I can think of several big mistakes that I made during my competitive running career. The biggest blunder of all was running a 20-mile final training run the week before I was scheduled to compete in the Twin Cities Marathon. That race would actually be my first attempt at running the 26.2 mile distance, and I was eager to squeeze in one last bit of fitness before the big race. Big. Mistake.
The year was 1985. I’d just gotten married and started a new job with the Boy Scouts of America that June. I hated the job, and all the planning for the wedding and the honeymoon trip in August interrupted much of my training. Thus, my racing was up and down all spring and summer as a result. But I ran an early September ten-mile race in 54:00 at the Park Forest Scenic 10 Mile. That gave me some confidence. I signed up for Twin Cities and kept plugging away at the mileage.
Marathon racing was not our priority back in the early 1980s. Most sub-elite runners like me raced a ton of 5Ks and 10ks. We’d do an occasional 15K, ten-miler, or half-marathon, but most of our racing was short and fast. That’s how we rolled.
In 1984 I’d raced a 25K (15.5 miles) with great success, placing third overall in a time of 1:24:24, or around 5:20 per mile. All I’d have had to do on that day if I was running a full marathon to run a sub 2:25 marathon was complete the next ten miles at 6:00 pace. That would have been quite a nice race. I’m quite certain that was possible.
After all, I was not even going to race the weekend of the Deerbrook 25K because I was invited to serve as the event escort of world-class marathoner Bill Rodgers. Thinking that Sunday would be a day off, I’d done training runs totaling 35 miles (15-10-10) in the three days leading up to that event.
But in 1985 I was no so confident in my base, and like a dope, I went out for a 20-miler on the Sunday prior to the Twin Cities marathon. Okay, no one does that. It was an idiotic mistake. And like most distance runners in those days, I’d made no plans for hydration along the way. Thirsty and dried out, I bonked at around fifteen miles. It was a five-mile crawl-from-hell home.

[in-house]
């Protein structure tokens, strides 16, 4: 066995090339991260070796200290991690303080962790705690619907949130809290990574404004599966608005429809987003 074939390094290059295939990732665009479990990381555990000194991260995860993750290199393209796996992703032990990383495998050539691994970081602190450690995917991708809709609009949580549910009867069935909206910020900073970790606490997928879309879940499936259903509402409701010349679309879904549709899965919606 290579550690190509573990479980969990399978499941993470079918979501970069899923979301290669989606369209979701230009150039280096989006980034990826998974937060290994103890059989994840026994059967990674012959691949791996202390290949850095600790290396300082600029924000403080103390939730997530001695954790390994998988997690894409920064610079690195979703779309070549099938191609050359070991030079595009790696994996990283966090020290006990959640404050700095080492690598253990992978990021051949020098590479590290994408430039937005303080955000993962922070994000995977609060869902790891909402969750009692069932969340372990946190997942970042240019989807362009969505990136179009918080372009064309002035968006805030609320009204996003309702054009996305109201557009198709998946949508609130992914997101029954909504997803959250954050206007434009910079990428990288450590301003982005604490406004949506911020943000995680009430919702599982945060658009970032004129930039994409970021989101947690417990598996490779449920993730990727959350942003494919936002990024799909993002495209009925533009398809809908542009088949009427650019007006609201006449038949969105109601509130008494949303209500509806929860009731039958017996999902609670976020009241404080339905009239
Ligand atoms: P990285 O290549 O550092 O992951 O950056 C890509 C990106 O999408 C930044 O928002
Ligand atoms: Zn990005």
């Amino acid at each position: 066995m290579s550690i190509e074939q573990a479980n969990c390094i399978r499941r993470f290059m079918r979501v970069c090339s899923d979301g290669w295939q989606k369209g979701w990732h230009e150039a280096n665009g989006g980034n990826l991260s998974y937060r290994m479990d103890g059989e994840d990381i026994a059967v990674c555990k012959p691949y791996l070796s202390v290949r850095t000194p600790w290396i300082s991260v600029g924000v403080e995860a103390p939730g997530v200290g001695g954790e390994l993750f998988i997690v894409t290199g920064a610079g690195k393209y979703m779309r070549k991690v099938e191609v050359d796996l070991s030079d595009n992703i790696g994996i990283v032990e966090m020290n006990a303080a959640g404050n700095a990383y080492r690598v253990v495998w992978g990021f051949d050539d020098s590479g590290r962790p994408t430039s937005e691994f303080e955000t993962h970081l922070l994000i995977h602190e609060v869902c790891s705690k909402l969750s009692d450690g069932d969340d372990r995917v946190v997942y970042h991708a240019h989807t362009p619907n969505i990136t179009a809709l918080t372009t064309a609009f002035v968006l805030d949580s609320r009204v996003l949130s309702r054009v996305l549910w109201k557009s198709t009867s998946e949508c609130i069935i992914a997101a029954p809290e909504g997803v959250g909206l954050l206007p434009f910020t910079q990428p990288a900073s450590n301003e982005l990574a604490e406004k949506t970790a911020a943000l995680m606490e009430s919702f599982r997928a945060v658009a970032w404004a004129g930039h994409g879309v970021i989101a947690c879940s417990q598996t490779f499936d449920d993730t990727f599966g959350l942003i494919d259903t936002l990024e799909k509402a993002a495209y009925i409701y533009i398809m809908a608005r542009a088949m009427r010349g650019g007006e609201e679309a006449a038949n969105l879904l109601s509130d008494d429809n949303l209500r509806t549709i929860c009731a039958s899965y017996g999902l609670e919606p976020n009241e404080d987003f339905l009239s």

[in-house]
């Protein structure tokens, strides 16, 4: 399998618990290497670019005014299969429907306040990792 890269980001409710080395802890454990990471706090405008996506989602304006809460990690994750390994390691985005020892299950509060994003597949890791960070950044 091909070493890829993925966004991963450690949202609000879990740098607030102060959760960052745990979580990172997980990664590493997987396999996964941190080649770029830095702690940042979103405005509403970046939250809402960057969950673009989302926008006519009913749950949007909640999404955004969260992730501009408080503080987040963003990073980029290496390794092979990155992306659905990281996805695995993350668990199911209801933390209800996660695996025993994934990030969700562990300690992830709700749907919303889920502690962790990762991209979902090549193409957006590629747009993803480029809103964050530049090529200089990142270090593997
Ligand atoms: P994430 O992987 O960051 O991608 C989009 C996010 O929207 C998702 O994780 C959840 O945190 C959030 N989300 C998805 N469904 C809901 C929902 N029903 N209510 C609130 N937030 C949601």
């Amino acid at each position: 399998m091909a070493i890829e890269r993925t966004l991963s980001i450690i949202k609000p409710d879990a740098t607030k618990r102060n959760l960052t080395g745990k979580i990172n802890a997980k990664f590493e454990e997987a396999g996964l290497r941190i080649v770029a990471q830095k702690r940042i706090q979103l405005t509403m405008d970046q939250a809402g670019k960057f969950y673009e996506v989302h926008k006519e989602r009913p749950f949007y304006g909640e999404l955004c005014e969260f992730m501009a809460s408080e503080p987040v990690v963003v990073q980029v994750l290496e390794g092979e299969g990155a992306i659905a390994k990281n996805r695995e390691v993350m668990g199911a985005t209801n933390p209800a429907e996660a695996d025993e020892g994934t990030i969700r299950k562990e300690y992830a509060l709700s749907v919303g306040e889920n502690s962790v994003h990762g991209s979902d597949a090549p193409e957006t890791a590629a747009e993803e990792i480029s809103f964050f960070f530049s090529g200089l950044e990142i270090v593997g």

All that week I felt drained and weak. But sticking with my plan, I flew to Minneapolis to stay with my college friend Paul Mullen and went to bed hoping to feel better the next morning.
Mercifully, I actually did wake up feeling better. I’d rallied to some degree. But then the day dawned cold in early October. It was only thirty-two degrees outside, with a stiff breeze to boot. I lined up near the front of the race, and when the starting gun went off I found a group of guys running in the company of Don Kardong, the Olympic marathoner and well-known running writer. They were clipping along at the 5:20 pace. “This is my group,” I told myself.
We passed through ten miles right on pace at 5:20 per mile. I was running strong and confident, but was also getting colder as we circled the lakes in the Twin-Cities. The breeze coming off the water was beyond bracing. I was only wearing only a tee shirt under my racing singlet and was starting to freeze up. My body fat was only 6-8% in those days. Like it or not, I was on the way to hypothermia.
My other college teammate Dani Fjelstad saw me at sixteen miles. Standing on the side of the road, he took a look at me and his expression changed as if he’d just seen a dead man walking. My lips were turning blue. I was also aware of my compromised condition as my feet were numb with cold. He called me off the course for a second. I stood there shivering in place. “C’mon, Cud,” he told me. “It’s too cold.”
So many things in life are like that. Our best-laid plans get undermined by our miscalculations. All the work we put in to find success can blow away in an instant. I pulled out of the race sad that I’d failed at the one marathon I ever tried.
I share that story about the marathon because there have been other moments in life when a few wrong words or a bit of miscalculated behavior cost me big time. As a person with ADHD and anxiety, my worst habits are speaking too quickly or worse yet, sometimes saying what’s really on my mind.